Readings in Modern European History, Vol. 2


Show Summary
ESPINASSE, Lancashire Worthies (London, 1874), pp. 321 sqq. World History


The Industrial Revolution

Section 54.

Invention of Machinery for Spinning and Weaving


Hargreaves’s invention of the spinning jenny (Condensed)

In the first decade of the second half of the eighteenth century James Hargreaves was a weaver at Standhill, near Blackburn. He is sometimes described as a carpenter, and probably he combined both trades. He was "a stout, broad-set man, about five feet ten inches high, or rather more"; and this is all that is known of him personally. The Blackburn of the well-to-do Peel and of the humble Hargreaves was a town of some 5000 inhabitants. It was noted for the production of "Blackburn greys," cloths of linen warp and cotton weft, which, before the introduction of calico printing into Lancashire by the first Robert Peel and others, were generally sent to London to undergo that decorative operation. Doubtless, in the district of the "Blackburn greys," Hargreaves must have seen and heard much about the demand for cotton yarn outstripping the supply, and about schemes to supersede or improve the rude and sluggish old one-thread spinning wheel.

How Hargreaves contrived the jenny

Hargreaves is said to have received the original idea of his machine from seeing a one-thread wheel overturned upon the floor, when both the wheel and spindle continued to revolve. The spindle was thus thrown from a horizontal into an upright position; and the thought seems to have struck him that if a number of spindles were placed upright, and side by side, several threads might be spun at once. He contrived a frame, in one part of which he placed eight rovings in a row, and in another part a row of eight spindles. The rovings, when extended to the spindles, passed between two horizontal bars of wood, forming a clasp, which opened and shut somewhat like a parallel ruler; when pressed together this clasp held the threads fast. A certain portion of roving being extended from the spindles to the wooden clasp, the clasp was closed and was then drawn along the horizontal frame to a considerable distance from the spindles, by which the threads were lengthened out and reduced to the proper tenuity. This was done with the spinner’s left hand, and his right hand at the same time turned a wheel which caused the spindles to revolve rapidly, and thus the roving was spun into yarn. By returning the clasp to its first situation, and letting down a presser wire, the yarn was wound upon the spindle.1

The jenny causes rapid increase in productive power

All, and more than all, that Kay’s shuttle2 had done for the weaver, the jenny did for the spinner. If the fly shuttle doubled the productive power of the weaver, the jenny at once octupled the spinner’s. The number of spindles in the jenny was at first eight; when Hargreaves obtained a patent it was sixteen; it soon rose to be twenty or thirty; and no less than one hundred and twenty have since been used. The jennies could be worked by children as well as, nay, better than, by adults. The awkward posture required to spin on them was discouraging to grown-up people, who saw with surprise children from nine to twelve years of age manage them with dexterity, whereby plenty was brought into families overburdened with children, and the poor weavers were delivered from the bondage in which they had lain from the insolence of spinners.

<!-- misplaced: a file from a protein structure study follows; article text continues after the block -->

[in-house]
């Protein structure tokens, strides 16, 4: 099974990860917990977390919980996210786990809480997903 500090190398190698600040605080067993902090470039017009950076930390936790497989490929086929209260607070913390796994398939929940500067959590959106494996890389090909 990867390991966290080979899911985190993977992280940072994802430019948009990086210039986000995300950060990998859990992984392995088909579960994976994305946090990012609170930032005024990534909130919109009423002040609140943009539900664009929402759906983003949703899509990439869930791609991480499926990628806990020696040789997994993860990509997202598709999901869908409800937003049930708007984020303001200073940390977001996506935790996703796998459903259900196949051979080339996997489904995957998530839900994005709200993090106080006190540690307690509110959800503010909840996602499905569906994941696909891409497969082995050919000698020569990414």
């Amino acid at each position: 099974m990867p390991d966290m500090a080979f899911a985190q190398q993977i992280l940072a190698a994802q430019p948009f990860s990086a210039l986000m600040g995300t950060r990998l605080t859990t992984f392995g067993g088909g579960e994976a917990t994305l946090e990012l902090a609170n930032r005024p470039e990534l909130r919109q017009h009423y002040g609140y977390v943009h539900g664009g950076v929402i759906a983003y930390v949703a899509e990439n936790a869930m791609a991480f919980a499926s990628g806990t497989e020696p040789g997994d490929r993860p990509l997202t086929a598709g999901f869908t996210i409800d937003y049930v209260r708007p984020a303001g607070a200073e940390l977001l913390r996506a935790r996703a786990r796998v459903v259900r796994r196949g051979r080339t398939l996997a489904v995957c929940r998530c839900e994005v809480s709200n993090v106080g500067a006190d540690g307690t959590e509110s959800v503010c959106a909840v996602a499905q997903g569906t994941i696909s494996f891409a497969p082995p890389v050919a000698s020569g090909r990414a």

Limitations of Hargreaves’s jenny

Nevertheless the usefulness of the jenny was of a restricted kind. It did not make the rovings, which had still to be spun on the ordinary wheel, and to be supplied to the jenny for conversion into yarn. Above all, the yarn spun by the jenny was fit only for weft, and unless a yarn hard enough for warp had been produced in other ways afterwards, there would have been no cotton manufacture strictly so called. But the revolution which the spinning jenny produced in the manufacture as it then existed was, of course, immense.

Hargreaves’s machine broken up by his neighbors

Hargreaves is supposed to have invented the jenny about 1764, and certainly by 1767 he had so far perfected it that a child could work eight spindles at once with it. When first invented it was doubtless a rude machine, and Hargreaves is said to have kept it a secret, and to have used it merely in his own family and his own business, to supply himself with weft for his looms. It was, of course, a secret which could not long be kept. If the jenny came into general use, the weaver would no longer be at the mercy of the spinner; the production of yarn would be multiplied, and its price would fall. The spinsters of Blackburn, their fathers, brothers, sweethearts, were not students of political economy, and did not reflect that increased supply at a lower price would produce an increased demand. They looked only to the probable immediate effect of the jenny on the number of the persons employed in spinning and on the price of yarn. The very weavers Were dissatisfied, being afraid, it seems, "lest the manufacturers should demand finer weft woven at the former prices." The Black-burners rose upon Hargreaves, broke into his house, destroyed his jenny or jennies, and made the town and neighborhood too hot for him.